• HH said that the CQC is “looking again” at how it approaches trusts’ whistleblowing governance under its Well Led domain.
  • HH would not agree that CQC should inspect compromise agreements, although Francis has already said they should and CQC have accepted, in theory, that this is part of their responsibilities.
  • HH is unlikely to call a spade a spade or to call out wrongdoers. She sticks to Francis’ lately adopted position that punishing wrongdoers will increase cover ups. She implies that frank criticism perpetuates “negative culture”, and prefers to speak of helping people to improve.

It is hard to conceive how this is an appropriate approach to serious managerial misconduct, and sometimes criminal behaviours, which are found in the worst whistleblower cases.

  • HH refuses to say yet how her office will review cases. She says it depends on the outcome of current consultation. But she says it will not involve interviewing witnesses or using any established investigative process, and will not be comprehensive.
  • HH was reluctant to admit any failure by local Guardians. She initially said that no problems had been reported. She then acknowledged receiving a third party report of concerns about a local Guardian. In fact, there are other concerns, which have been reported to her personally.
  • Nevertheless, Hughes acknowledges that there is no evidence base for the local Guardians.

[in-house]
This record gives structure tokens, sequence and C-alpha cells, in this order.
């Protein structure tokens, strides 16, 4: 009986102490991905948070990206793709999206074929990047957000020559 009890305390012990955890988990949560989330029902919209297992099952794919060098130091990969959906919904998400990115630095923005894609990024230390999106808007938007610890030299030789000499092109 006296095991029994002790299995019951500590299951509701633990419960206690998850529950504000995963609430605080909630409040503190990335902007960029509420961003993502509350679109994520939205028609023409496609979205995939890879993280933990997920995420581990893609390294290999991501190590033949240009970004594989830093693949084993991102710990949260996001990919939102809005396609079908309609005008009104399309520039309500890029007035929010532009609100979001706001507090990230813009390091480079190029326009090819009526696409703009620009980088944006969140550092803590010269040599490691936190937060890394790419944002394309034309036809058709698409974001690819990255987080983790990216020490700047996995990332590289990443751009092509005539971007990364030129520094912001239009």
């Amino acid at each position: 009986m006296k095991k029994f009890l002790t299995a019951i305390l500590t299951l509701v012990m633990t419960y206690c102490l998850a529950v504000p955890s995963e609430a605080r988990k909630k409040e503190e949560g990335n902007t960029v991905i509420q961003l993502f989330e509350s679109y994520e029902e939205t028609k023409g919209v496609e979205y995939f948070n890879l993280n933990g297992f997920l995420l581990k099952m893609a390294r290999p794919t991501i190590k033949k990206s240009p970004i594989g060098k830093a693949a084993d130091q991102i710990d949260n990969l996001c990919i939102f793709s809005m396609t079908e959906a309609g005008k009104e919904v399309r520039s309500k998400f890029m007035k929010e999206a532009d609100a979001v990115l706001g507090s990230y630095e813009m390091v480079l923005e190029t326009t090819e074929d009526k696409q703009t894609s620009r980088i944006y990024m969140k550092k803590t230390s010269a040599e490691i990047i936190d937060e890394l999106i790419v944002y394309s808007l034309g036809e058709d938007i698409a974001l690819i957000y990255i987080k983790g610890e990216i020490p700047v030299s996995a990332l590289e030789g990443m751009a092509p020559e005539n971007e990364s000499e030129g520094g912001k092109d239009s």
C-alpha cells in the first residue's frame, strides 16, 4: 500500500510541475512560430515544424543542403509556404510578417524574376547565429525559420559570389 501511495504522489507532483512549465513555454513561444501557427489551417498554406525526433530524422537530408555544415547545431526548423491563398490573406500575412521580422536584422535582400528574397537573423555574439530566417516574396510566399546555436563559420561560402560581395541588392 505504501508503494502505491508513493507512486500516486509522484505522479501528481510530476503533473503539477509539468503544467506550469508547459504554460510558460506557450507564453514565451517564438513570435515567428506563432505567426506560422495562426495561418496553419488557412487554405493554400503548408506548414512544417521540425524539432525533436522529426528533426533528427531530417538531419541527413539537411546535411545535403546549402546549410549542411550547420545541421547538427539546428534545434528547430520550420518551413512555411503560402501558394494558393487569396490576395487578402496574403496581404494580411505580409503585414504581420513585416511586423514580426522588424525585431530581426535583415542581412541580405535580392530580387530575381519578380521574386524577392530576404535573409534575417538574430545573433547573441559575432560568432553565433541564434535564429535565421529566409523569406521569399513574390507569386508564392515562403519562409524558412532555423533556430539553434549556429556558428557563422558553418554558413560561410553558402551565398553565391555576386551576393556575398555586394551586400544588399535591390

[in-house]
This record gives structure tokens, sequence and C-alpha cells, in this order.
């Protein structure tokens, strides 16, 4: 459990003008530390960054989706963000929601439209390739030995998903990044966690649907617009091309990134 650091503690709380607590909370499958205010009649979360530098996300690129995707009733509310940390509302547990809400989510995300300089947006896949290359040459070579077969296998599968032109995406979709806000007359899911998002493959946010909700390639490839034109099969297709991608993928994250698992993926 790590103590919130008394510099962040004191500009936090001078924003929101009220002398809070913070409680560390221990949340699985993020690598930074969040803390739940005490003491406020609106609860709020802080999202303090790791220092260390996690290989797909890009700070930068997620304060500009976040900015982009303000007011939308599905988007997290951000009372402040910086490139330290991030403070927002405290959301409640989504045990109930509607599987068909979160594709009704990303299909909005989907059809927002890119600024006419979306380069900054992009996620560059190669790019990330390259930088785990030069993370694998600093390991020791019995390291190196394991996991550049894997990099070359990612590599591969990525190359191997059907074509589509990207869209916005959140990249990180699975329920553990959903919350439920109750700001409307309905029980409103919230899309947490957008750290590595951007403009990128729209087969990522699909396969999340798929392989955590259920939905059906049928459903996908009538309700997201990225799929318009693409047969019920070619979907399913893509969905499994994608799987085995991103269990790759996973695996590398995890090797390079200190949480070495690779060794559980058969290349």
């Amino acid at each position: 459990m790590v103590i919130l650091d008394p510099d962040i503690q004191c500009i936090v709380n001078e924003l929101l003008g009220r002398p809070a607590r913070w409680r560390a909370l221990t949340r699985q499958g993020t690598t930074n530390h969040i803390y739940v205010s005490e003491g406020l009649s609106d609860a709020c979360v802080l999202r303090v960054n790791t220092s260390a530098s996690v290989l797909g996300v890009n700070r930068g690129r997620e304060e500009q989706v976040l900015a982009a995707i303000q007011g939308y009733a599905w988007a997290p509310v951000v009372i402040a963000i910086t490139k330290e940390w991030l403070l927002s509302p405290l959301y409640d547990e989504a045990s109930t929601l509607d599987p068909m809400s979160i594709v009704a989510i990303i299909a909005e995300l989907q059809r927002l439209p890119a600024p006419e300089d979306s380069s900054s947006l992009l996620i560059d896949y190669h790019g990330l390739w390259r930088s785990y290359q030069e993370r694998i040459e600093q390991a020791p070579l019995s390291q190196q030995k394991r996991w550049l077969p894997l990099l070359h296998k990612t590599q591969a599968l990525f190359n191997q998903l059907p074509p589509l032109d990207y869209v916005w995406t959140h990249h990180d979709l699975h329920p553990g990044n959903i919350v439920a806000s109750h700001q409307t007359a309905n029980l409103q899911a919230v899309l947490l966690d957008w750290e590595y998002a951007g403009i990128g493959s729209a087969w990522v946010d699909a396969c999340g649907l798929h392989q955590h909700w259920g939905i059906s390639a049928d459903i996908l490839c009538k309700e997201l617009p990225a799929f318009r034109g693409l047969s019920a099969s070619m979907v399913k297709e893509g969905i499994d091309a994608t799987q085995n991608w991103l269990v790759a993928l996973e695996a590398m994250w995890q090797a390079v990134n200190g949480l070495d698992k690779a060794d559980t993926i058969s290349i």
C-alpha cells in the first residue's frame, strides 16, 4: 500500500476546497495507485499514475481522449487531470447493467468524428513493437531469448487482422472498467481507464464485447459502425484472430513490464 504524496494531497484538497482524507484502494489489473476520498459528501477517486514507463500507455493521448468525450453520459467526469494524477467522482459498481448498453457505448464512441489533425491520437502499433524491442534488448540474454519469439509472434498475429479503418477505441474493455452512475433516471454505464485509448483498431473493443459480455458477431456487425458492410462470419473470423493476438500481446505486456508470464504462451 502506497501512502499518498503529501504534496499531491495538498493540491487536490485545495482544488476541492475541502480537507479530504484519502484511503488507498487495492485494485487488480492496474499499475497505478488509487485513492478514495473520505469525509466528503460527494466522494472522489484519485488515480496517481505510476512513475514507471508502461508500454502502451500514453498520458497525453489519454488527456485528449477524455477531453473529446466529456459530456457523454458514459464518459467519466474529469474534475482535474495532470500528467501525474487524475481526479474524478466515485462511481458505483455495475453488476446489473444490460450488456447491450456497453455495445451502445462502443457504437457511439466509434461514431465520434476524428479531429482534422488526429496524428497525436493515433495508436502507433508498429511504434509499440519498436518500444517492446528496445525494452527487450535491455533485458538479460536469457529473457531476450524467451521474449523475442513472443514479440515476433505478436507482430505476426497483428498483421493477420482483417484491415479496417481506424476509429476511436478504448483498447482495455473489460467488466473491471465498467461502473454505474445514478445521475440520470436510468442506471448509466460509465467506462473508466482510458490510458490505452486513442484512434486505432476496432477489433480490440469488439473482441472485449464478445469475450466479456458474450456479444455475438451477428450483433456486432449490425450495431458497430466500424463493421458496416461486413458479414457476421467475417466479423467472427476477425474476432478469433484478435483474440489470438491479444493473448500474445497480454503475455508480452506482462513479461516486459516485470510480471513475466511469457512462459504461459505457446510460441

• HH does not know how much it is costing the NHS to employ these un-evidenced local Guardians.
  • Hughes maintained that the local Guardians, who are not themselves trained for their roles, will help CQC inspectors to become more competent about whistleblowing.
  • HH admitted that super-gags (clauses in compromise agreements which prevent signatories from disclosing even their existence) are “insidious” but she stopped short of agreeing that they should be banned.
  • HH said there will be work on re-drafting a best practice template on NHS compromise agreements, and that NHS Improvement is interested in this.
  • HH volunteered that it might be possible for existing compromise agreements to be changed by “mutual consent”. She was less committal about the idea of a government waiver.
  • HH agreed to publish the newsletter that her office has been circulating to local Guardians, after initially demurring that there was insufficient space on her corner of the CQC website.